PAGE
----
Deer Run Trail, By David R LewisNodaway Trail, by David R LewisOn the Calico Trail, by David R LewisOn the Payback Trail, by David R LewisOn the Ogallala Trail, by David R LewisOn the Killdeer Trail, by David R LewisOn the Cutthroat Trail, by David R LewisEndless Journey Toward an Unknown Destination, by David R LewisIncidents Among the Savages, by David R LewisFear of the Father:  Call Me Crockett, by David R Lewis

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Float Your Boat

Can You Canoe?

Mammoth Spring, Arkansas is a small community near the Missouri state line.  Ozark-outbackian in nature, it has two claims to fame.  Number one, it is rumored to have been approached, many years ago, by entrepreneurs looking for a country site on which to launch a new venture in the music industry they were going to call “The Grand Ole Opry”.  The city fathers at the time decided that anonymity was a better deal than the possible influx of strangers from the outside world –  especially northerners – and turned the offer down.  The entrepreneurs, as we all know, then went to Tennessee.  Number two on the short list is the fact that Mammoth Spring is the home of Mammoth Spring, an immense cold-water spring that is truly mammoth.  Ratings vary, but it is safe to assume that the spring is one of two or three of the largest in the hemisphere, if not the world.  It is the beginning of the Spring River, one of my favorite places on the planet.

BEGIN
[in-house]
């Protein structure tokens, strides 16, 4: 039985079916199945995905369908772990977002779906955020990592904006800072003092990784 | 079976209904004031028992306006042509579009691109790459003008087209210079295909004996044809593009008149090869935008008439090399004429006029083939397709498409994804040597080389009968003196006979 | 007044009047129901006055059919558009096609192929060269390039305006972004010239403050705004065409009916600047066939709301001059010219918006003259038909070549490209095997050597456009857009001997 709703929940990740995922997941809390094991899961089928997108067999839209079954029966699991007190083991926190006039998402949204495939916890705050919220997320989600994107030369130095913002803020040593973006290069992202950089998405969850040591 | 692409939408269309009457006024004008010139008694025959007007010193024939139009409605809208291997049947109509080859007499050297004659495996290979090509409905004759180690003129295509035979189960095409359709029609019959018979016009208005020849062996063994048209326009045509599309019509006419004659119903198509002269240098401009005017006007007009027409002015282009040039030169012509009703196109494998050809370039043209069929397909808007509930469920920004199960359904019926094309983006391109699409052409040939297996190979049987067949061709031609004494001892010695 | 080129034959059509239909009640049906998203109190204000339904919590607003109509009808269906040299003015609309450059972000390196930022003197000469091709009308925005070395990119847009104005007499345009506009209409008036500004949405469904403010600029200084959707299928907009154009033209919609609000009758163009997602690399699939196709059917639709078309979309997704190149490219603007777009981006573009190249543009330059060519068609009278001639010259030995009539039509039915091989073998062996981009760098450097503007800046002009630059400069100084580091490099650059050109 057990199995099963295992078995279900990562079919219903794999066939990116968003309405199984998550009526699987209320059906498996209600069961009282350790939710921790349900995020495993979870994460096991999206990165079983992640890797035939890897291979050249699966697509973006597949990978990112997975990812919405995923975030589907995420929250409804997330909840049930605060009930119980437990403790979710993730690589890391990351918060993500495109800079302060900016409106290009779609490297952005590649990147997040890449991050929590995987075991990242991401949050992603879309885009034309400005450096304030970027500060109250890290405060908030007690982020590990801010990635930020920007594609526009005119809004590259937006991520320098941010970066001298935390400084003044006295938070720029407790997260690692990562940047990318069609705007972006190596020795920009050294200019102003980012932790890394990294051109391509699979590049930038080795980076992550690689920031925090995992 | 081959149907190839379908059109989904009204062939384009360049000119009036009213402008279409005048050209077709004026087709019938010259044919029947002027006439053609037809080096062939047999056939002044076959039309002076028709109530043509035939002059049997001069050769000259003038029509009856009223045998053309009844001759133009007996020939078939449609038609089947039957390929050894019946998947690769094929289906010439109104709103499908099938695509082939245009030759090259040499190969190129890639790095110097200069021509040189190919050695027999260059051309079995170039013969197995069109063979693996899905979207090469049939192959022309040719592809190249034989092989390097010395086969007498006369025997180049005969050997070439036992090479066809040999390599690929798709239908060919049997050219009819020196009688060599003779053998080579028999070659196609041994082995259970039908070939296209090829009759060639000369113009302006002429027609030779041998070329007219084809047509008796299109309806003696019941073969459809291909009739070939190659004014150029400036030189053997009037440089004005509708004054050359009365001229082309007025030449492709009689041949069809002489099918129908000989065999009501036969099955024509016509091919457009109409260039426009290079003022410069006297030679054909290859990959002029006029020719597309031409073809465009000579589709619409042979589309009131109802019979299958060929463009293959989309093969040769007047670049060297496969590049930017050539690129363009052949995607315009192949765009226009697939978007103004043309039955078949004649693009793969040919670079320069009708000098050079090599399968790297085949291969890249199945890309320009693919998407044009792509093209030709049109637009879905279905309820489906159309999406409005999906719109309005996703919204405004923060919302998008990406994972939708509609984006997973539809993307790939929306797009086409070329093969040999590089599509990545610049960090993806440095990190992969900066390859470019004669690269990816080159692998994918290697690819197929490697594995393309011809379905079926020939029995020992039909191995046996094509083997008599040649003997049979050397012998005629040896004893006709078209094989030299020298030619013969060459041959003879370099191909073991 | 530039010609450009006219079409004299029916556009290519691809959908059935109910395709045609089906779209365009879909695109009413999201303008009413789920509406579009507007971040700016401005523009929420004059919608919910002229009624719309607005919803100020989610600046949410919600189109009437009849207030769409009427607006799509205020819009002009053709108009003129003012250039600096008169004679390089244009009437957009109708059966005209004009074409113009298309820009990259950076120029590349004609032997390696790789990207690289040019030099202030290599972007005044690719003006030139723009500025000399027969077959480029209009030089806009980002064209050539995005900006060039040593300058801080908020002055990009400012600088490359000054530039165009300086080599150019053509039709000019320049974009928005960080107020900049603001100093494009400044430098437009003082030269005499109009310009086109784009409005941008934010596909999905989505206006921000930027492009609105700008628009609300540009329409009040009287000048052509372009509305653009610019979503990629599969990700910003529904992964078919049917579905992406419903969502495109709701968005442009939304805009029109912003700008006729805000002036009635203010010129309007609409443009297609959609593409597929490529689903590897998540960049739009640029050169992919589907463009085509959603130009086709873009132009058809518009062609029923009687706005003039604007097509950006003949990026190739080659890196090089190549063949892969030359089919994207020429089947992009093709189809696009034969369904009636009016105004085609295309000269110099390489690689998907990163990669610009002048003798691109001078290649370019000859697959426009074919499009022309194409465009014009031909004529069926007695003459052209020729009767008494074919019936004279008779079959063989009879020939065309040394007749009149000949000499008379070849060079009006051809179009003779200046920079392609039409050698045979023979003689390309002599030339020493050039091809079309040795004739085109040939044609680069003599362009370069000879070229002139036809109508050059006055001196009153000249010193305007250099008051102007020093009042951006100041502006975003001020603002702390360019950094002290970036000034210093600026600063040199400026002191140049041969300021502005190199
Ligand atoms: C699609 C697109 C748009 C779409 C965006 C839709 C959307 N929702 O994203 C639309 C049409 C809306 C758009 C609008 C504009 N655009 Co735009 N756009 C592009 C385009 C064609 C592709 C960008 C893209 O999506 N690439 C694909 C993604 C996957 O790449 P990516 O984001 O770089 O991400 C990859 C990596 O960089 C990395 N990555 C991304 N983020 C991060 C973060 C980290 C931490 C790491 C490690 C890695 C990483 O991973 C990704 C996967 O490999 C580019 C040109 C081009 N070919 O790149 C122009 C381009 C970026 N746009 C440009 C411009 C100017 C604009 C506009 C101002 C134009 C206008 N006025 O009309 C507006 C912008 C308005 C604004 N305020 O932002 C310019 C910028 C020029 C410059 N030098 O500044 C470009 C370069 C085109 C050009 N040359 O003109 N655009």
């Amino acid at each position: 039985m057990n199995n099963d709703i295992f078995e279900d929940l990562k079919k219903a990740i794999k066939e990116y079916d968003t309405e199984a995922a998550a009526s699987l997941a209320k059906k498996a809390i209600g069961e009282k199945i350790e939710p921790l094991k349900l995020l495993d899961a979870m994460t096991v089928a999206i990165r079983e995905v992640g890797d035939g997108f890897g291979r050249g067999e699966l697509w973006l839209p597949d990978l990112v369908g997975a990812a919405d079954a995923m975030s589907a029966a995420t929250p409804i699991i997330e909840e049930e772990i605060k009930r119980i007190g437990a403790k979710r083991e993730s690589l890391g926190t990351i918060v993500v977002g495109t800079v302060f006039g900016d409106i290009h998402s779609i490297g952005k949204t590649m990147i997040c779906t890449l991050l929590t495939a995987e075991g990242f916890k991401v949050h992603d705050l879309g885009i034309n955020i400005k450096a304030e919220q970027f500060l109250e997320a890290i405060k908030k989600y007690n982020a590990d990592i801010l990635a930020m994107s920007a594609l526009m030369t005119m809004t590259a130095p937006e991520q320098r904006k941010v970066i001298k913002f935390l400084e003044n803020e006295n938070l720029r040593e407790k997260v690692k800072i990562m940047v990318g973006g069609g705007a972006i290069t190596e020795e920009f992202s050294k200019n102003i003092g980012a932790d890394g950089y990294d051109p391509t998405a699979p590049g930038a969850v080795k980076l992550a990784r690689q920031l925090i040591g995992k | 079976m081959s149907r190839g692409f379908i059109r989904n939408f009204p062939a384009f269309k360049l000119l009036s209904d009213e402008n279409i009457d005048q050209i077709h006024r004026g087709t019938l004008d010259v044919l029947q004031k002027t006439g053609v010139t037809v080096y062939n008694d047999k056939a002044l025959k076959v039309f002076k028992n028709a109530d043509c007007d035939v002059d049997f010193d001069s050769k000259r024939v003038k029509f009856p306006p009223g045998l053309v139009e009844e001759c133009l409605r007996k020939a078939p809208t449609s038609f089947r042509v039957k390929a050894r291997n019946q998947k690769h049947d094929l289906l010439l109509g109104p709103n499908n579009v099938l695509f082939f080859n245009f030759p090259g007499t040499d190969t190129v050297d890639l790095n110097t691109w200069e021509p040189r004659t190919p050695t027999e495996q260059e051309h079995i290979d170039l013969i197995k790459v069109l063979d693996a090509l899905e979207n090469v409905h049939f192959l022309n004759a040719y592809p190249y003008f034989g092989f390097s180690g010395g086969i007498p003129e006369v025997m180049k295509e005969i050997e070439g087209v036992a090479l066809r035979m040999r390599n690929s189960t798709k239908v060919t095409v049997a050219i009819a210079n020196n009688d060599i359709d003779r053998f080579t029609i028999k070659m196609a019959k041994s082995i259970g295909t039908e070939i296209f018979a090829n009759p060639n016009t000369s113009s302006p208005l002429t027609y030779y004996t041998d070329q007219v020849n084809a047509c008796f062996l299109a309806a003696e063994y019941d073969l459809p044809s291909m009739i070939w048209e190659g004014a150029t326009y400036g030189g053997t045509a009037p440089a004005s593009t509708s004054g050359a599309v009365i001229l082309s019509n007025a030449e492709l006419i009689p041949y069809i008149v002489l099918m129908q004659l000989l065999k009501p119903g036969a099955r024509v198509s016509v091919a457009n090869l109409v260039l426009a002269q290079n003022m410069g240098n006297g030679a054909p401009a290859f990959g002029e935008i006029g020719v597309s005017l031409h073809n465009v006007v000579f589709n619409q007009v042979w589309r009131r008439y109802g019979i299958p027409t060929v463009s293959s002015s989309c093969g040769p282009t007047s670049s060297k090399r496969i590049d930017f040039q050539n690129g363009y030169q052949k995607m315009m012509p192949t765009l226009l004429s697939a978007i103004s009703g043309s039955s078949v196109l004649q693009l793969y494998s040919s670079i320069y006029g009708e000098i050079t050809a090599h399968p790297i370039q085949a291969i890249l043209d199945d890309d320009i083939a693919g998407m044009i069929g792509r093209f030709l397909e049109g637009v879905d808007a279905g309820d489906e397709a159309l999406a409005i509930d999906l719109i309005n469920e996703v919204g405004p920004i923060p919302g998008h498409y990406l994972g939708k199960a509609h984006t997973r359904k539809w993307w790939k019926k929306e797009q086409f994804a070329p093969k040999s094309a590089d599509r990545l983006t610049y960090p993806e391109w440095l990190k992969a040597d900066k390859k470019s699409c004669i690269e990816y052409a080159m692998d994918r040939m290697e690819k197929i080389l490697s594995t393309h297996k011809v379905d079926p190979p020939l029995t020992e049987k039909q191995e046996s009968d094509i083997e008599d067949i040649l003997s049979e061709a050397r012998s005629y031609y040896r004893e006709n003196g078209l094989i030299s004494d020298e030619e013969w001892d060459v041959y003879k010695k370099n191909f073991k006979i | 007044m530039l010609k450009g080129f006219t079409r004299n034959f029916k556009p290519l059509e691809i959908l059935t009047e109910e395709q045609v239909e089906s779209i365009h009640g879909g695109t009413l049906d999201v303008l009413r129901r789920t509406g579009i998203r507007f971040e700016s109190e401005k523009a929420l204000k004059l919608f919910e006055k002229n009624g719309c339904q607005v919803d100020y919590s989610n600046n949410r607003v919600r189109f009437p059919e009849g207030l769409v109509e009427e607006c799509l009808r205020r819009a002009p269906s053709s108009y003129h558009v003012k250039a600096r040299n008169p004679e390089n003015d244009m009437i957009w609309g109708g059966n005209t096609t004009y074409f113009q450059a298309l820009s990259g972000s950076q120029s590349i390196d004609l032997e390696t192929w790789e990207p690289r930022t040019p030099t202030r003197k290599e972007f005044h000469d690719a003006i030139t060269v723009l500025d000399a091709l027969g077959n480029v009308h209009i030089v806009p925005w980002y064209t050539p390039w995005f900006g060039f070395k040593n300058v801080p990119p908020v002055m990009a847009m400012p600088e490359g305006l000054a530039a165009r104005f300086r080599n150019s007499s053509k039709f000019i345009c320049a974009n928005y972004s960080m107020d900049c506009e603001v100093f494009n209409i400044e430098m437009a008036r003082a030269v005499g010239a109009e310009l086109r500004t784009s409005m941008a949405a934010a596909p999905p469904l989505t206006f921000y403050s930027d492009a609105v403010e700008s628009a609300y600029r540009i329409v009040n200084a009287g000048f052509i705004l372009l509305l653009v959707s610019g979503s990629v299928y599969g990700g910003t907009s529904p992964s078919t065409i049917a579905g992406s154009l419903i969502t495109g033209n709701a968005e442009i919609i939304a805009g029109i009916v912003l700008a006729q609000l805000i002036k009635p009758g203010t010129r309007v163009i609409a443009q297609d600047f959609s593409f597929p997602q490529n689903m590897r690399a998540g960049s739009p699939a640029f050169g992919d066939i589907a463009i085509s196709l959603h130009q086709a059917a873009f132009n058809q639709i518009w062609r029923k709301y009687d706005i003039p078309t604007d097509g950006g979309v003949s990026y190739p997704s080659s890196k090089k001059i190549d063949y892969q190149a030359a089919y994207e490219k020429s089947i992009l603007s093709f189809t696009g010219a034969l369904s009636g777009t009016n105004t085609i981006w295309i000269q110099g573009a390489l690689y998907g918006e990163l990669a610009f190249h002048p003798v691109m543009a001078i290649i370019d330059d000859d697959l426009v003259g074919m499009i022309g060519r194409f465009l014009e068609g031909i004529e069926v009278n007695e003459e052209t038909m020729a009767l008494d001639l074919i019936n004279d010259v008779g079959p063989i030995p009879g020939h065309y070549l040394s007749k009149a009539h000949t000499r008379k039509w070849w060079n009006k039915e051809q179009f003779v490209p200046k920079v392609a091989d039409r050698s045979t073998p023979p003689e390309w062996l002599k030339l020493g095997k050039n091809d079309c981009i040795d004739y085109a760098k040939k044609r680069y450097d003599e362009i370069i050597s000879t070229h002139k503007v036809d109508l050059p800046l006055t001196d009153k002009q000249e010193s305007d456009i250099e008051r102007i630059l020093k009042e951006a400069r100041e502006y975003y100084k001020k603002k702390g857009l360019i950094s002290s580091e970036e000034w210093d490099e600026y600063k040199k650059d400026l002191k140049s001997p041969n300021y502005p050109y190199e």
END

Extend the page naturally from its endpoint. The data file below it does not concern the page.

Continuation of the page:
In the upper reaches of the river – the first 13 miles or so – the water is very cold and populated by trout, pickerel, small-mouth bass, a wide variety of flora and fauna, and canoeists.  With the exception of the aluminum variety, rampant on the river when I was living in that area several decades ago, canoes are quiet, slippery things that can maneuver through rocks and falls with wonderful alacrity and grace, sliding over gravel in shallow water with only a whisper, and able to allow passengers intimate views of riverbanks and the creatures that live there.  In those days at least, it was possible – even likely – that two people could beach a canoe on a sandbar and, while one built a small fire, the other could pick enough watercress and catch enough trout to have fish and salad for four in the time it took to get the fire going.  From boat to bite, 20 minutes.

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